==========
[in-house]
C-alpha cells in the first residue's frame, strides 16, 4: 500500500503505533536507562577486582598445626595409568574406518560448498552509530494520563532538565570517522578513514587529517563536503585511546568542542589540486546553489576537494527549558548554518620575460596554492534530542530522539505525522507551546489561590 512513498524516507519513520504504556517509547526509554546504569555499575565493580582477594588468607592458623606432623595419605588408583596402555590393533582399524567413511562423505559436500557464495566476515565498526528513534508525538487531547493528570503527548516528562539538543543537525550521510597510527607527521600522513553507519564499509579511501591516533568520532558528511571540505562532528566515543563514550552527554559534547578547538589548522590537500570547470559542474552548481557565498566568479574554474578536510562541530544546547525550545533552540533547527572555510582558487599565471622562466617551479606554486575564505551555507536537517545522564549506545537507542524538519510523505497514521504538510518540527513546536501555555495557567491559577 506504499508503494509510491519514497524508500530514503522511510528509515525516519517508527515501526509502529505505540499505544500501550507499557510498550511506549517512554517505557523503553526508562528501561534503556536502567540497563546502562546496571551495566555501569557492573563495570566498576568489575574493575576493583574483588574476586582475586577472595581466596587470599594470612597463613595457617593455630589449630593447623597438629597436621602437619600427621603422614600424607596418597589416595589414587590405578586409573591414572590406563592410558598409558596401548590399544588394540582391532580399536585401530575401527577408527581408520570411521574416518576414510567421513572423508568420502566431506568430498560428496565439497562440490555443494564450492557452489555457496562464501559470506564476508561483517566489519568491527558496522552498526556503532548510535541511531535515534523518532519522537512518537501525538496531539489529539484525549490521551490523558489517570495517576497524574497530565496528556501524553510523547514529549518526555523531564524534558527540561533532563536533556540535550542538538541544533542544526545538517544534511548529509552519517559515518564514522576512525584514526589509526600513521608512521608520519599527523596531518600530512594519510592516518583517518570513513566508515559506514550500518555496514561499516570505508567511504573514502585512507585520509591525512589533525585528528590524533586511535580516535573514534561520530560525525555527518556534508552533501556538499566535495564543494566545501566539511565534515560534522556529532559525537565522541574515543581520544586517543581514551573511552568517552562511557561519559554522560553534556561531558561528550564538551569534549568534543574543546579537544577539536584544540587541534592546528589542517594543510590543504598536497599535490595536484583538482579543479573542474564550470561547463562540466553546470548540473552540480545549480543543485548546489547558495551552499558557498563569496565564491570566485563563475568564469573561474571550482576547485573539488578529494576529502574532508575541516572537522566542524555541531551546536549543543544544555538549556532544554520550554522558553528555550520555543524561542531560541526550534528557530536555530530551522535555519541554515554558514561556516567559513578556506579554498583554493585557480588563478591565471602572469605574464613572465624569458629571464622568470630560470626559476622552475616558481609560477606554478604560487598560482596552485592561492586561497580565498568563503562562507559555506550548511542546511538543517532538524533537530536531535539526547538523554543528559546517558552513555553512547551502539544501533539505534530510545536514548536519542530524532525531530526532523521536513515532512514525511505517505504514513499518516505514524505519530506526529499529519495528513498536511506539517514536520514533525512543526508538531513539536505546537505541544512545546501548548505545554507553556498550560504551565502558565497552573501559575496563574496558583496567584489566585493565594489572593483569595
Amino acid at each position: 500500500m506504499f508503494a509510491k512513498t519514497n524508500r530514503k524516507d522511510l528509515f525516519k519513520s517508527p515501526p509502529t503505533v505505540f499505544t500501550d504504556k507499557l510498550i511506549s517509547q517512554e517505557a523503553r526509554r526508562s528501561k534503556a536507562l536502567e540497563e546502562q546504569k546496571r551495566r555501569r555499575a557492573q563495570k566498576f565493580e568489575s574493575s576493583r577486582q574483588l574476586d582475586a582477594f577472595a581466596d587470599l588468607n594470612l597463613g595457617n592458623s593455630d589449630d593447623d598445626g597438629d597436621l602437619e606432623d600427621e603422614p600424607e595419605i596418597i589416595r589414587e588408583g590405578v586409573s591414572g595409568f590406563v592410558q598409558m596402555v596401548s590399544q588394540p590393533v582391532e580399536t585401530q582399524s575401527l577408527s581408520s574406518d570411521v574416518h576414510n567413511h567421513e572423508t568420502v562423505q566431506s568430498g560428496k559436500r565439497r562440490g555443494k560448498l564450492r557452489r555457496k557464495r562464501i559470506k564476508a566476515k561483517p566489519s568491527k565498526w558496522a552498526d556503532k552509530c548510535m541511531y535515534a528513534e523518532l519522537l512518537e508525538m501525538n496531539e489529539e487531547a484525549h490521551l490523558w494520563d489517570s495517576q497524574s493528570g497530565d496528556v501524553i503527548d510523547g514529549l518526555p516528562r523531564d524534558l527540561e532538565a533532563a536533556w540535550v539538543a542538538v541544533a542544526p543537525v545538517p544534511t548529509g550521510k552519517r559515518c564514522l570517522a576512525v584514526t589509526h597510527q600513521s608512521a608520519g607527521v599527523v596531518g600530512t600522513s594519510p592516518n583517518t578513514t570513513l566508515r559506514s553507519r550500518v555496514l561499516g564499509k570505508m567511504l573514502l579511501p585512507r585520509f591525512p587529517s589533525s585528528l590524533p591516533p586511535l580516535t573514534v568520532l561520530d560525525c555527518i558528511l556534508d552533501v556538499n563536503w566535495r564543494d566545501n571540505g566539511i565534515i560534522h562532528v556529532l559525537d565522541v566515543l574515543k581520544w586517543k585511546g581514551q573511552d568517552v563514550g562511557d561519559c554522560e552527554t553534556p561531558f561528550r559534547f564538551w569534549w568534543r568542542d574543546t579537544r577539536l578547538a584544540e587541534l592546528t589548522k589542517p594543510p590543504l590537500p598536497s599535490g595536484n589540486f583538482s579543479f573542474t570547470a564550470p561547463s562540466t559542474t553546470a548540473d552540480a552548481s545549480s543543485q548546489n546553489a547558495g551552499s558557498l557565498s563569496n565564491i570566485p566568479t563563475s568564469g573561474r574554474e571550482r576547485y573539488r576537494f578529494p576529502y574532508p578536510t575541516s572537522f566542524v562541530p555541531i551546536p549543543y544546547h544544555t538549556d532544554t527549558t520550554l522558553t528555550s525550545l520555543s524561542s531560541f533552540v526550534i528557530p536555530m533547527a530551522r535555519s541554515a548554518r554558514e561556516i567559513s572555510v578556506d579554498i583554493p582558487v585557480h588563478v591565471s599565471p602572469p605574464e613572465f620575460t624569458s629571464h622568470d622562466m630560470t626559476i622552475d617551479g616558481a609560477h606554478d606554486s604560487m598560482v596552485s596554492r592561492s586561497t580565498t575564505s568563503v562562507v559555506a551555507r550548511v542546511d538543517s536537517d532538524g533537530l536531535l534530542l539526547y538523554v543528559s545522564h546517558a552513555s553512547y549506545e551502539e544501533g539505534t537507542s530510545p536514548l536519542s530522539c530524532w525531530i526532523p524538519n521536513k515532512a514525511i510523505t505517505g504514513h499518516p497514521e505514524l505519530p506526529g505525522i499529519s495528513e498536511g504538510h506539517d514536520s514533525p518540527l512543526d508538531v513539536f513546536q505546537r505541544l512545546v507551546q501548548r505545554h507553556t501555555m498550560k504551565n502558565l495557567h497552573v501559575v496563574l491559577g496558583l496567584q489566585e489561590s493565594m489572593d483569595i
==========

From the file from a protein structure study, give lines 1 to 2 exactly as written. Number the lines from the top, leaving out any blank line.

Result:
[in-house]
C-alpha cells in the first residue's frame, strides 16, 4: 500500500503505533536507562577486582598445626595409568574406518560448498552509530494520563532538565570517522578513514587529517563536503585511546568542542589540486546553489576537494527549558548554518620575460596554492534530542530522539505525522507551546489561590 512513498524516507519513520504504556517509547526509554546504569555499575565493580582477594588468607592458623606432623595419605588408583596402555590393533582399524567413511562423505559436500557464495566476515565498526528513534508525538487531547493528570503527548516528562539538543543537525550521510597510527607527521600522513553507519564499509579511501591516533568520532558528511571540505562532528566515543563514550552527554559534547578547538589548522590537500570547470559542474552548481557565498566568479574554474578536510562541530544546547525550545533552540533547527572555510582558487599565471622562466617551479606554486575564505551555507536537517545522564549506545537507542524538519510523505497514521504538510518540527513546536501555555495557567491559577 506504499508503494509510491519514497524508500530514503522511510528509515525516519517508527515501526509502529505505540499505544500501550507499557510498550511506549517512554517505557523503553526508562528501561534503556536502567540497563546502562546496571551495566555501569557492573563495570566498576568489575574493575576493583574483588574476586582475586577472595581466596587470599594470612597463613595457617593455630589449630593447623597438629597436621602437619600427621603422614600424607596418597589416595589414587590405578586409573591414572590406563592410558598409558596401548590399544588394540582391532580399536585401530575401527577408527581408520570411521574416518576414510567421513572423508568420502566431506568430498560428496565439497562440490555443494564450492557452489555457496562464501559470506564476508561483517566489519568491527558496522552498526556503532548510535541511531535515534523518532519522537512518537501525538496531539489529539484525549490521551490523558489517570495517576497524574497530565496528556501524553510523547514529549518526555523531564524534558527540561533532563536533556540535550542538538541544533542544526545538517544534511548529509552519517559515518564514522576512525584514526589509526600513521608512521608520519599527523596531518600530512594519510592516518583517518570513513566508515559506514550500518555496514561499516570505508567511504573514502585512507585520509591525512589533525585528528590524533586511535580516535573514534561520530560525525555527518556534508552533501556538499566535495564543494566545501566539511565534515560534522556529532559525537565522541574515543581520544586517543581514551573511552568517552562511557561519559554522560553534556561531558561528550564538551569534549568534543574543546579537544577539536584544540587541534592546528589542517594543510590543504598536497599535490595536484583538482579543479573542474564550470561547463562540466553546470548540473552540480545549480543543485548546489547558495551552499558557498563569496565564491570566485563563475568564469573561474571550482576547485573539488578529494576529502574532508575541516572537522566542524555541531551546536549543543544544555538549556532544554520550554522558553528555550520555543524561542531560541526550534528557530536555530530551522535555519541554515554558514561556516567559513578556506579554498583554493585557480588563478591565471602572469605574464613572465624569458629571464622568470630560470626559476622552475616558481609560477606554478604560487598560482596552485592561492586561497580565498568563503562562507559555506550548511542546511538543517532538524533537530536531535539526547538523554543528559546517558552513555553512547551502539544501533539505534530510545536514548536519542530524532525531530526532523521536513515532512514525511505517505504514513499518516505514524505519530506526529499529519495528513498536511506539517514536520514533525512543526508538531513539536505546537505541544512545546501548548505545554507553556498550560504551565502558565497552573501559575496563574496558583496567584489566585493565594489572593483569595